THz Optical Activity


Molecular chirality is an important characteristic of many biological systems and is therefore of great interest in biochemical and pharmaceutical research. Examples of chiral systems include amino acids, sugars, proteins, and enzymes. While biomolecules have mainly been studied in solution phase, their solid state properties are important in pharmaceuticals, especially when one polymorph is more biologically active than another. Understanding the chiral properties of organic molecular crystals (OMCs), is an important aspect of our overall research.

The chiral attributes of molecules can be investigated through their interaction with light, or optical activity. The interactions can result in optical rotation, circular dichroism, or both. Optical rotation occurs when there is a difference in the refractive index for left- and right-handed circularly polarized light at a single wavelength. Optical rotatory dispersion (ORD) is the measure of optical rotation over a range of wavelengths.  Circular dichroism (CD) is the result of a material absorbing unequal amounts of left- and right-handed circularly polarized light. When circular dichroism is measured in the infrared region where vibrational transitions occur, that is known as vibrational circular dichroism (VCD).

Optical activity of chiral molecules has been well documented by CD, ORD, and VCD measurements in the visible and IR, but no such studies have been documented over a broad spectral range in the THz region. There have been however, studies of THz optical activity of helices1 and chiral lithographic structures.2,3  In general, the extent of optical rotation decreases with an increase in wavelength, meaning that the effect is smaller in the THz region than in the near- and mid-IR.

We recently developed4 a rapid and highly efficient method for determining the frequency-dependent optical activity of a given sample. Figure 1 is a schematic diagram of the experiment, which uses the THz time-domain spectroscopy setup.

Terahertz Optical Activity Schematic

FIG. 1. The experimental schematic for a general THz-TDS setup using the polarimetry method as described in the text. Four off-axis paraboloid mirrors guide and focus the THz pulse from the emitter, through the sample (gray), and then to the detector. Polarizer positions are indicated in red with an adjacent circle that illustrates their orientation if viewed along the beam path. The first fixed polarizer is used to clean up the vertically polarized THz pulse. The rotating polarizer and the second fixed polarizers are placed after the sample and are used to measure its optical activity.

Using a test sample of Archimedean spirals (Figure 2), we were able to determine both the polarization rotation and signed ellipticity of each frequency component in the THz pulse (Figure 3). For more information on the development of this technique, please see our publication in APL.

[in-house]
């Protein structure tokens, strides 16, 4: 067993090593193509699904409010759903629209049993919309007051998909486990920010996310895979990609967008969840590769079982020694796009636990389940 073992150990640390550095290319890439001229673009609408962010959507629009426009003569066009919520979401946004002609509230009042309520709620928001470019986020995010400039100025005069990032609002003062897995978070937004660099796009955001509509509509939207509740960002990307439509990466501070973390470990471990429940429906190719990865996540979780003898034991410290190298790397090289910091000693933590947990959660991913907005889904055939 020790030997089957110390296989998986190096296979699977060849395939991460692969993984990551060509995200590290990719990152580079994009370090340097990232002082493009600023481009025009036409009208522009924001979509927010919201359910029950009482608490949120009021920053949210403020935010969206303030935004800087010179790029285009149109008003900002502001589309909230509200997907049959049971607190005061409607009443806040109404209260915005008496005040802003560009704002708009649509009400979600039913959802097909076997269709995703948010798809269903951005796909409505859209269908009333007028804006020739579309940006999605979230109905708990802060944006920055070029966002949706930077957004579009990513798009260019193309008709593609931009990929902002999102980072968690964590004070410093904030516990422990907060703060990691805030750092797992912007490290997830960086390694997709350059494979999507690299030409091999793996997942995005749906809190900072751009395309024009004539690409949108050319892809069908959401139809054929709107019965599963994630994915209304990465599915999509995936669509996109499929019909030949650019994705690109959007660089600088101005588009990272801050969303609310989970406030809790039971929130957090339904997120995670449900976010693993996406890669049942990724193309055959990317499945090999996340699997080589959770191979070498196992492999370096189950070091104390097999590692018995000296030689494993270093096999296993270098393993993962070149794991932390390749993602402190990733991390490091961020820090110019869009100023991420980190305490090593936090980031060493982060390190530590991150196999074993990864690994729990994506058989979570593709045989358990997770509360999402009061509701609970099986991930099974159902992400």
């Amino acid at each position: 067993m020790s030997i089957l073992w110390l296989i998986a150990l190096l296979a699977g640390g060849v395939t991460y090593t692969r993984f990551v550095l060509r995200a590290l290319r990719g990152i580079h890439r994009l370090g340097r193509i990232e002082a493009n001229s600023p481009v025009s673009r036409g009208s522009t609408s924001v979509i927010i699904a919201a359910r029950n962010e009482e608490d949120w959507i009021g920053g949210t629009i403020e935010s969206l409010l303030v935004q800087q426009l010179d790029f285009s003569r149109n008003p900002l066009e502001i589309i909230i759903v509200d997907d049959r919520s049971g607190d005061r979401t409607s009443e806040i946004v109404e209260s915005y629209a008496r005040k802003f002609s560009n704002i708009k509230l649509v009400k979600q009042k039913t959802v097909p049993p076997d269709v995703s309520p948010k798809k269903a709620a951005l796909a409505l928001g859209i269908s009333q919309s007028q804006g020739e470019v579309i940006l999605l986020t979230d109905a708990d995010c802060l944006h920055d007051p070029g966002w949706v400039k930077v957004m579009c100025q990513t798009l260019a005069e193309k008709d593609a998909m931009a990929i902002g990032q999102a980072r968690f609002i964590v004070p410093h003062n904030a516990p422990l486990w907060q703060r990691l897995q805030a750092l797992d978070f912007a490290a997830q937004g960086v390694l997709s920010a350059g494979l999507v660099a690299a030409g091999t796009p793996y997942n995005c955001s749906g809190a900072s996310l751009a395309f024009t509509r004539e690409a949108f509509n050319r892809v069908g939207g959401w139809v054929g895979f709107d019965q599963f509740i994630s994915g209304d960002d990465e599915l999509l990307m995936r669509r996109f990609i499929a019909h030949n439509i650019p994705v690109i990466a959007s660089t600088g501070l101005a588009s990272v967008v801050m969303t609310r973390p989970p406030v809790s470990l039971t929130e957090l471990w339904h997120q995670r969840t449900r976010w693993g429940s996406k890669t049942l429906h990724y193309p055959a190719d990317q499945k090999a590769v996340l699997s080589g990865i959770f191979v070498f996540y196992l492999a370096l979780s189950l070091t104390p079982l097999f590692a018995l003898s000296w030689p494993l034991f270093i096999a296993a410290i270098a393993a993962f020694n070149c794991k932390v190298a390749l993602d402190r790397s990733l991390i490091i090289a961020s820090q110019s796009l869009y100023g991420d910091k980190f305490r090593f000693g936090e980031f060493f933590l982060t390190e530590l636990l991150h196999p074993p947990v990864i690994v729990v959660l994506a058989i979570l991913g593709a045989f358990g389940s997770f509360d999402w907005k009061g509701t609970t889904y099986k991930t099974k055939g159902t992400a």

FIG 2.  The samples used in these experiments consisted of periodic arrays of either left-handed or right-handed aluminum spirals on a Si substrate.  Part a) displays left-handed spirals, part b) displays right-handed spirals, and part c) illustrates the rhombohedral 2-dimensional lattice.

Optical Activity of Sprials

FIG. 3. The rotation angle and ellipticity of each frequency component in the THz pulse are obtained in a single time-domain measurement using the spinning polarizer method. The values of rotation (black line) and ellipticity(blue and red line) are plotted above. The same information is illustrated below the plot, where the polarization state of the light at each particular frequency is depicted. In these figures, blue indicates left-handed ellipticity, and red indicates right-handed. For example, the light at 1.10 THz is left-hand elliptical but not rotated, while the light at 1.25 THz is rotated approximately 25 degrees but is linearly polarized.


  1. Elezzabi, A. Y.; Sederberg, S., Optical activity in an artificial chiral media: a terahertz time-domain investigation of Karl F. Lindman’s 1920 pioneering experiment. Optics Express 2009, 17 (8), 6600-6612.
  2. Kanda, N.; Konishi, K.; Kuwata-Gonokami, M., Terahertz wave polarization rotation with double layered metal grating of complimentary chiral patterns. Optics Express 2007, 15 (18), 11117-11125.
  3. Tzuang, L. D. C.; Jiang, Y. W.; Ye, Y. H.; Chang, Y. T.; Wu, Y. T.; Lee, S. C., Polarization rotation of shape resonance in Archimedean spiral slots. Applied Physics Letters 2009, 94 (9), 3.
  4. Aschaffenburg, D. J.’ Williams, M. R. C.; Talbayev, D.; Santavicaa, D. F.; Prober, D. E.; Schmuttenmaer, C. A. Efficient Measurement of Broadband Terahertz Optical Activity. Appl. Phys. Lett. 2012100, 241114